Indonesia Blog 50: Remember to Love: A Response to Islamophobia from a Non-Muslim Teaching Assistant in a Muslim-Majority Country

Originally posted on All for the Love of Wandering:

I read the news of the bombings in Beirut, Baghdad, and Paris on my smart phone.  And not for the first time, I wished I had better access to internet or access to a paper newspaper in my native language, because the news was simply too heavy to be coming from a piece of technology that can fit in the palm of one hand.  That weekend, when I had the opportunity to go to the local internet café, I spent hours reading various articles and watching shore videos about all the events that had occurred within a mere 48 hours.

A myriad of emotions weighed me down as I immersed myself in a world of the news: blocks of text, photographs, and chaotic videos attempting to encompass all that had happened.  I was saddened by the loss of so much life in such a violent fashion, and that so…

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Friday isn’t Friday, but Saturday sure is!

I think maybe I need to start doing these posts in the mornings rather than at night! I just get too beat to think. Go through the day with all these interesting ideas and thoughts for blog topics only to have them vanish away by around 8:00 pm (when my schedule and my brain finally wind down for the night).

Let’s try it tomorrow. Gonna try and write about the public/private life split (or lack thereof) in the US and Indonesia.


Where would I be without Magical Vriz? Crazytown. My house is almost ready, and I can’t wait to post pics.

Let’s talk about body adaptation processes in the tropics. First, your bowel movements stop and/or speed up exponentially. Then, you’re just extra sweaty all the time forever. Clogged pores. My period this month (started yesterday) is just whacko–probably from moving back to the tropics, might be the nearly full moon, too. Good stuff? Basically immediately healthier skin and nails. Bye-bye, hangnails! Hair would be healthier if it weren’t for the chemically shampoos. Teeth are immediately dirtier because of disrupted flossing routine. (Okay, that’s probably just my own damn fault).

Can I just say, Miss V helped me get my salt lamp situated. I carried this beautiful 10-pound Himalayan salt lamp all the way from the US (checked for security purposes at Detroit and in Jakarta, pulled all the way out my damn bag), and after five minutes of being plugged in last week, the little lightbulb shorted out. Great! V bought me a replacement today, and I’m on cloud nine. She thinks I’m quite loony. Well, I am. But I need my therapeutic techniques for dealing with life on top of all the physical stresses of moving back to tropics-land!

Stare at the salt lamp. Work on my coloring. Keep blogging. Hang out with friends, in person and virtually. Get back into the workout routine. It’s hard transitioning back– feelings of guilt over leaving people behind, anxieties about finishing my research project and getting into the swing of work, jumping right into a whole mess of new things effectively immediately after getting off the plane… I’m so lucky to have such a strong support network here and to have been stubborn enough to bring my ‘silly little things’… essential oils, knitting supplies (most of which I probably won’t use), my banjo, my salt lamp, my special Mason jar, my dang French press (which made it, by the way– didn’t break!). The essentials, you know?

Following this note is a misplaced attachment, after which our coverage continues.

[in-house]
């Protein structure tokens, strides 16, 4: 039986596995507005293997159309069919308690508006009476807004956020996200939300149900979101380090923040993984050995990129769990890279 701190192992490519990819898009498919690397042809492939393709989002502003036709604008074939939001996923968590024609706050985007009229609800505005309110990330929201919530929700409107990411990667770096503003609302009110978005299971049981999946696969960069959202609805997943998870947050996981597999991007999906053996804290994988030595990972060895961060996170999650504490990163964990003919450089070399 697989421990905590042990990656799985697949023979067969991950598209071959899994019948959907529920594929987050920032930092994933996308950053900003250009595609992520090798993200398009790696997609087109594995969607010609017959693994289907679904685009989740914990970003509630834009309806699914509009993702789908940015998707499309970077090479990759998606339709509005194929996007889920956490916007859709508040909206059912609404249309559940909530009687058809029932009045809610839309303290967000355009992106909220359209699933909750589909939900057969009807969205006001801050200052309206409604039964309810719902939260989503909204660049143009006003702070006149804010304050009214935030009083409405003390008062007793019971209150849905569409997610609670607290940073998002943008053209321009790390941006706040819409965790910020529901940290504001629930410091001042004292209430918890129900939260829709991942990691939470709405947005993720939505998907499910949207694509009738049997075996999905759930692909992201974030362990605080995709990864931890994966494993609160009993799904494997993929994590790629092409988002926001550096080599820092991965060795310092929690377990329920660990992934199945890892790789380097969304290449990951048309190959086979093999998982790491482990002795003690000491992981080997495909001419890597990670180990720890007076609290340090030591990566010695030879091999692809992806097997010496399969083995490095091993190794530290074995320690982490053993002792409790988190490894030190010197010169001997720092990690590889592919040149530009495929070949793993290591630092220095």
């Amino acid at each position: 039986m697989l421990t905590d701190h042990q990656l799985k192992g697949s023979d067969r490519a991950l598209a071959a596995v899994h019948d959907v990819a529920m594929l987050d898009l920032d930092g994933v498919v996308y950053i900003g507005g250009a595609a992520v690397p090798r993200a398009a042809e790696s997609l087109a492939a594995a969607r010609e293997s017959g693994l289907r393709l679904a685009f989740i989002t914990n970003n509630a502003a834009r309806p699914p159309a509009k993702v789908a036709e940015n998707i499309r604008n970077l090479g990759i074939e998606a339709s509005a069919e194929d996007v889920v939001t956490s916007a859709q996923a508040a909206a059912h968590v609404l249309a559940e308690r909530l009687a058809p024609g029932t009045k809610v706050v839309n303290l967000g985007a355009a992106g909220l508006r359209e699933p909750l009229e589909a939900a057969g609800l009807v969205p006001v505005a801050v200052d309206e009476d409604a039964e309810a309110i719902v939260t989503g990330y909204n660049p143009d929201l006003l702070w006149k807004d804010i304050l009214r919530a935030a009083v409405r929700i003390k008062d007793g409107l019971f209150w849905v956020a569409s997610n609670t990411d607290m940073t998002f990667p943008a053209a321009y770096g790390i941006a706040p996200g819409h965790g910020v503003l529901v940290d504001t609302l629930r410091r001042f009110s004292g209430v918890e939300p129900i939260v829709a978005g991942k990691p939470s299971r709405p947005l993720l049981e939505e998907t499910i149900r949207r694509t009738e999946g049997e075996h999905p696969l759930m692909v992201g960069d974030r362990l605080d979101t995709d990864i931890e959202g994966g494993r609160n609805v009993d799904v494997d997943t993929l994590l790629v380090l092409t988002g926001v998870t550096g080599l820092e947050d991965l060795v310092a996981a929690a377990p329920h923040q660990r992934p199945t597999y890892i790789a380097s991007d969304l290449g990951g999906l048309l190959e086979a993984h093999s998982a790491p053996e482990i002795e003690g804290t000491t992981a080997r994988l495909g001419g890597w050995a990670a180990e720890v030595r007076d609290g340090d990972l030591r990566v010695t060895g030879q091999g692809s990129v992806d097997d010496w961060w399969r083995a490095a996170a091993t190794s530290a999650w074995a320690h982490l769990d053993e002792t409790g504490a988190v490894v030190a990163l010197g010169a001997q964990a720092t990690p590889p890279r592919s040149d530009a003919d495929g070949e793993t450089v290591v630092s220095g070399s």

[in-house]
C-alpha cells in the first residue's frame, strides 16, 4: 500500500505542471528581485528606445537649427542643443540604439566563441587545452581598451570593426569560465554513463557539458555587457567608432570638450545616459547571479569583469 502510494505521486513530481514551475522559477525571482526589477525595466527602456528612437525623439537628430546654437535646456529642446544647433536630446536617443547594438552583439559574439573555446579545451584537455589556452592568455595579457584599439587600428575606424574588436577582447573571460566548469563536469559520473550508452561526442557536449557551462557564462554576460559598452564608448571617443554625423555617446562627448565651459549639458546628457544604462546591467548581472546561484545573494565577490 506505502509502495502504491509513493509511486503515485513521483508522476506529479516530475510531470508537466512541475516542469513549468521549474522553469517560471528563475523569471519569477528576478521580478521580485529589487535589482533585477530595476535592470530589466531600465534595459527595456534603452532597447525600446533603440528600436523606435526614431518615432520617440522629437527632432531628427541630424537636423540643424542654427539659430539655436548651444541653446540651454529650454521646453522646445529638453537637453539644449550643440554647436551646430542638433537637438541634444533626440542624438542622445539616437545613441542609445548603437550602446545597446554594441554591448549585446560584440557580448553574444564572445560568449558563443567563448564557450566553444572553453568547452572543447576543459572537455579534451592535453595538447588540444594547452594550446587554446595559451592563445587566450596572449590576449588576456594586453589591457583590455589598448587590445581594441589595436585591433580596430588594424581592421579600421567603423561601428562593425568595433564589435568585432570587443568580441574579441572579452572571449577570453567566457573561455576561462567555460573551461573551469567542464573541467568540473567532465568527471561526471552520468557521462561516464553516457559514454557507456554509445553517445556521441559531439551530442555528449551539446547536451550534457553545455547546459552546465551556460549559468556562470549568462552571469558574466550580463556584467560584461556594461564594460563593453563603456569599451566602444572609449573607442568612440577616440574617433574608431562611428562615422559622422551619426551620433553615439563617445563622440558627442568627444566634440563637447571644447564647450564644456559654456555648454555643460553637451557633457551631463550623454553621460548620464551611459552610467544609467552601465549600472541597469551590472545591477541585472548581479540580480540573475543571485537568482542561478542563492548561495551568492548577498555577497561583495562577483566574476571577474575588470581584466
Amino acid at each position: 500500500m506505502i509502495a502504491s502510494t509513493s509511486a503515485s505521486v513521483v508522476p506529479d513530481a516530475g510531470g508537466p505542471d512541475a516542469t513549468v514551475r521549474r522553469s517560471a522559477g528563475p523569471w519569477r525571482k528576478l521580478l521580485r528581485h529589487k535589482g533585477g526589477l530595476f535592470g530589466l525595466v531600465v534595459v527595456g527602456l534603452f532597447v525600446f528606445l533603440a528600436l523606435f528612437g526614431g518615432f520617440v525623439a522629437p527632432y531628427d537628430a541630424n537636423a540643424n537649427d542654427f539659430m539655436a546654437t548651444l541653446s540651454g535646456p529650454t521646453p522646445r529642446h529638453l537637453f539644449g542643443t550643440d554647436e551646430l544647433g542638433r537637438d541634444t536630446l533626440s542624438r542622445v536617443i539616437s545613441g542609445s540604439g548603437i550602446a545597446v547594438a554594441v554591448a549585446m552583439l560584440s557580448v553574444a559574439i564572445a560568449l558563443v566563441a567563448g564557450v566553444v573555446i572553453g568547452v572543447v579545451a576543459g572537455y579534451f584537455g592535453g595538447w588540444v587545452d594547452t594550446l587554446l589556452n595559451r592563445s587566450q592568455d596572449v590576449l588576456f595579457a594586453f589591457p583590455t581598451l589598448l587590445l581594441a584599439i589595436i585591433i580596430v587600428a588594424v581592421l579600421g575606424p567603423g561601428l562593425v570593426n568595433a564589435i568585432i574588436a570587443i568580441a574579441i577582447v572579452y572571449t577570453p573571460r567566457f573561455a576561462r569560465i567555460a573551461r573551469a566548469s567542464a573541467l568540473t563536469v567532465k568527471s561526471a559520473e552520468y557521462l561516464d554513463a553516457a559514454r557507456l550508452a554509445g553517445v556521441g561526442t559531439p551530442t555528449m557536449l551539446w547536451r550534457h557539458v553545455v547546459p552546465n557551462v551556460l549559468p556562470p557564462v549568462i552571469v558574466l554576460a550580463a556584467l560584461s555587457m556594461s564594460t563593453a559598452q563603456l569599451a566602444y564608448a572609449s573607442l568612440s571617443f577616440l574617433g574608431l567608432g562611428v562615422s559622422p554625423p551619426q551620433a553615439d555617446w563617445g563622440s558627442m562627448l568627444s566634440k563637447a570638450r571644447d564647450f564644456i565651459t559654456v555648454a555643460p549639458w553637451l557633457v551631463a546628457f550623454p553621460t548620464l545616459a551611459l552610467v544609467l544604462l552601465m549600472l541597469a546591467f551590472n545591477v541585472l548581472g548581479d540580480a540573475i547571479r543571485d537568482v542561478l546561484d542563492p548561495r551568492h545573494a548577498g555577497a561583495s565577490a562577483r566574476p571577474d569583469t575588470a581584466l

I’m glad I’m not as stubborn about “going without” as I used to be. Life can be very comfortable here.

 The Spiritual Practice of Menstruation: There is so much more to the menstrual cycle than the biology lesson given to explain it, in the same way that there is so much more to sex and childbirth than the mechanics. The menstrual cycle is a cycle to base your life around, in fact your life is based around your menstrual cycle whether you realise it or not, whether you pay attention to it or not. There is magic inherent in the menstrual cycle. Each cycle provides a woman with the opportunity to understand and read the messages her body gives her for any specific healing she needs. Each cycle creates the opportunity for as much spiritual growth and personal development that she could want. Before electricity, women ovulated when the moon was full, and bled when the moon was dark. The pineal gland in our brain sends messages to our ovary, by hormones, to release an egg based on the amount of light our brain senses in the night when we are asleep. At the point of most light in the night, the full moon, we are programmed to ovulate. Ovulating at the full moon means we bleed at the dark of the moon, the time when the energy is more inwardly focused anyway. The average menstrual cycle is the same as the lunation cycle 28 days. Not only are we meant to be synchronised with the moon phases, we are also meant to be synchronised with each other. If you know where you are in your cycle you can much more easily ‘go with the flow’ so to speak. You could even manage your life around it. Start new projects in the first and second week of your cycle. Express your creative urges. Have parties when you’re ovulating, finish off things in your third week. Stay home, and be on retreat when you’re bleeding. In this way you’ll actually be looking forward to your blood coming, and be ready ‘to let go’. The mysteries of the women’s blood by #women #power #sacred #feminine #yin #spiritual #wombman #shaman #mystic #menstruation #magic #embrace #blood #mystery #moon #cycle #weareone

A photo posted by Mystic Rebelle (@mysticrebelle) on Sep 11, 2015 at 1:01pm PDT

Sam's Adventures in Indonesia


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